You could probably configure a switch on the load side of the existing GFCI then an outlet after the switch. You just need to feed it from the load side neutral and hot and not comingle the load side neutral with other neutrals. The GFCI would always be on, just (part of) the load is switched. This would get you GFCI compliance.

I don't think you can put an outlet in the cabinet though. Isn't there something about not enclosing outlets in cabinets per NEC?
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Old 02-04-2012, 10:32 AM   #9
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Outlet Inside Vanity Cabinet - Does It Need To Be GFCI?


I don't think you can put an outlet in the cabinet though. Isn't there something about not enclosing outlets in cabinets per NEC?[/quote]

Totally false.
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Old 02-04-2012, 10:46 AM   #10
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Outlet Inside Vanity Cabinet - Does It Need To Be GFCI?


You can put a receptacle in a cabinet. It depends on the situation as to whether it qualifies as one of the required receptacles for that particular room. In the case of a bathroom, a receptacle can be put almost anywhere in any cabinet (within or directly over showers and tubs excluded), as long as it’s done correctly and is accessible, and is GFCI protected. If it’s installed outside the perimeter as specified in 210.52(D), then it wouldn’t qualify as the required receptacle, and another receptacle would have to be installed that does meet the criteria.
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Old 02-04-2012, 02:58 PM   #11
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Outlet Inside Vanity Cabinet - Does It Need To Be GFCI?


Quote:
Originally Posted by Mikenra View Post
I'm not sure why that would be true (no expert here). If the breaker is gfci and is feeding the outlets in the bathroom, split one included, the bathroom is gfci protected. There is no criteria for using a gfci outlet vs a breaker that I am aware of.
Not arguing with you just trying to learn if I am misunderstanding something.
No worries. I don't know either, which is why I'm asking the question. You may very well be right.

My immediate thought went to a garbage disposal/dishwasher set up in the kitchen. That is NOT a GFCI receptacle. However, in looking at NEC, it doesn't need to be; only outlets above the counter need to be GFCI. They make no such provision for bathrooms; they simply say all must be GFCI protected.

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Old 02-04-2012, 03:22 PM   #12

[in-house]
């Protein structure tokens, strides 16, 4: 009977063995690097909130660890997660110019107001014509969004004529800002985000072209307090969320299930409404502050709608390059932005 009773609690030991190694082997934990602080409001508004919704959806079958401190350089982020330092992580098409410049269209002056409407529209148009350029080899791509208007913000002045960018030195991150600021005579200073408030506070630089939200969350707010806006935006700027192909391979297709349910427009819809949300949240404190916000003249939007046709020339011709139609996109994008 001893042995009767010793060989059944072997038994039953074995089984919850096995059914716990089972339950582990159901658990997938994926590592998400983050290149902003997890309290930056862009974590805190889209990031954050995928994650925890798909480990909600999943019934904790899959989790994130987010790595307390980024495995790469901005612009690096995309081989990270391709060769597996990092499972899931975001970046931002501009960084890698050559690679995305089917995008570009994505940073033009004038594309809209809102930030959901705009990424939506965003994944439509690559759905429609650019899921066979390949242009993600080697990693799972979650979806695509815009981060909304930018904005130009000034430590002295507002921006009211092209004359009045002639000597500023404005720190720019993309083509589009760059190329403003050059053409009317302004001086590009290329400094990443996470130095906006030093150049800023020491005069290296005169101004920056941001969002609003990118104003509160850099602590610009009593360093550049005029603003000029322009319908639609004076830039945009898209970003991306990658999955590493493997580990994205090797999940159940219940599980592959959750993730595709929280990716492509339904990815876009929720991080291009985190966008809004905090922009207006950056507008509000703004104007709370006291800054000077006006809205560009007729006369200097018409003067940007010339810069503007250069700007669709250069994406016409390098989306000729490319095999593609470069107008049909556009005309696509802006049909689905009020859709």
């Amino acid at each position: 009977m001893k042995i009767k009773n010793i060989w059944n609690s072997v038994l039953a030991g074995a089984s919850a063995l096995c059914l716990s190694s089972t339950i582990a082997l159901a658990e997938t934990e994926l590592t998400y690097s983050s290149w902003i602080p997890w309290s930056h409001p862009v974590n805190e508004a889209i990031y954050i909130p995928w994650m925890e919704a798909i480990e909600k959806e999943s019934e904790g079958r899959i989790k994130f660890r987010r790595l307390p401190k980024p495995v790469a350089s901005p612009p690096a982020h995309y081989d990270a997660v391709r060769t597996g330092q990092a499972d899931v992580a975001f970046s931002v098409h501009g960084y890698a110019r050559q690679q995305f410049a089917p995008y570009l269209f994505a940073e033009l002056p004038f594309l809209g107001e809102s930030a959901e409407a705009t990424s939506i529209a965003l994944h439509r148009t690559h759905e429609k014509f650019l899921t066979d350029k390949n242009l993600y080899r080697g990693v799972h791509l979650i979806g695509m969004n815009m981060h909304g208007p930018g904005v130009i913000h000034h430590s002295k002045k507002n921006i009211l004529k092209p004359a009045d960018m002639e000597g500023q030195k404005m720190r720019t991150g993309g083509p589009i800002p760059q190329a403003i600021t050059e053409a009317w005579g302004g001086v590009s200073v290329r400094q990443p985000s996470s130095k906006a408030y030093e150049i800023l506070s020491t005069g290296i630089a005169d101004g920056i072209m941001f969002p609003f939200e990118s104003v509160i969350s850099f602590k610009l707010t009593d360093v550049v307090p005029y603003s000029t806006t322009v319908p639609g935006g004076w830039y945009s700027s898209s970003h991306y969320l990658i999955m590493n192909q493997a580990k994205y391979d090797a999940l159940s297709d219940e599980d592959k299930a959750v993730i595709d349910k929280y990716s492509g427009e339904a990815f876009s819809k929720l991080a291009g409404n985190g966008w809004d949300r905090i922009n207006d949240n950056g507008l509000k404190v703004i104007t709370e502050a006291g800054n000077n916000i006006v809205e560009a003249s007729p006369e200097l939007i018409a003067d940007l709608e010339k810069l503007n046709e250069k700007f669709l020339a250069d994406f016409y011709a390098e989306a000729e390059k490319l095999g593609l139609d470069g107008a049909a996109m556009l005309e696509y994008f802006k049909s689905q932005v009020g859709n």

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Outlet Inside Vanity Cabinet - Does It Need To Be GFCI?


bathrooms; they simply say all must be GFCI protected

Which part of ALL is so hard to understand?
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Old 02-04-2012, 04:01 PM   #13
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Outlet Inside Vanity Cabinet - Does It Need To Be GFCI?


Quote:
Originally Posted by LowlyDIYer View Post
^


Any suggestions for doing what I'm looking to accomplish - short of adding yet another outlet? Should I be concerned about tripping the breaker by constantly turning off an on the outlet?
Micro switch installed on the cabinet door so the lights go on when the door is opened. Wired after the GFCI and before the light. Something like this: http://www.rockler.com/product.cfm?page=5239 though I am sure there are several switches that would work. I am planning on doing that in my closet.
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Old 02-04-2012, 06:22 PM   #14
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Outlet Inside Vanity Cabinet - Does It Need To Be GFCI?


Quote:
Originally Posted by LowlyDIYer View Post
I'm not sure this is correct based on the wording of the code.

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"GFCI protected" means just that. It doesn't say (or mean) that the receptacle itself has to be a GFCI receptacle. That is never required anywhere. The NEC only ever requires GFCI protection, which can be provided by any means you want: breaker, receptacle, dead-front device, whatever.
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Old 02-04-2012, 07:19 PM   #15
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Outlet Inside Vanity Cabinet - Does It Need To Be GFCI?


Quote:
Originally Posted by brric

Which part of ALL is so hard to understand?
Which part of rude and condescending is hard to understand?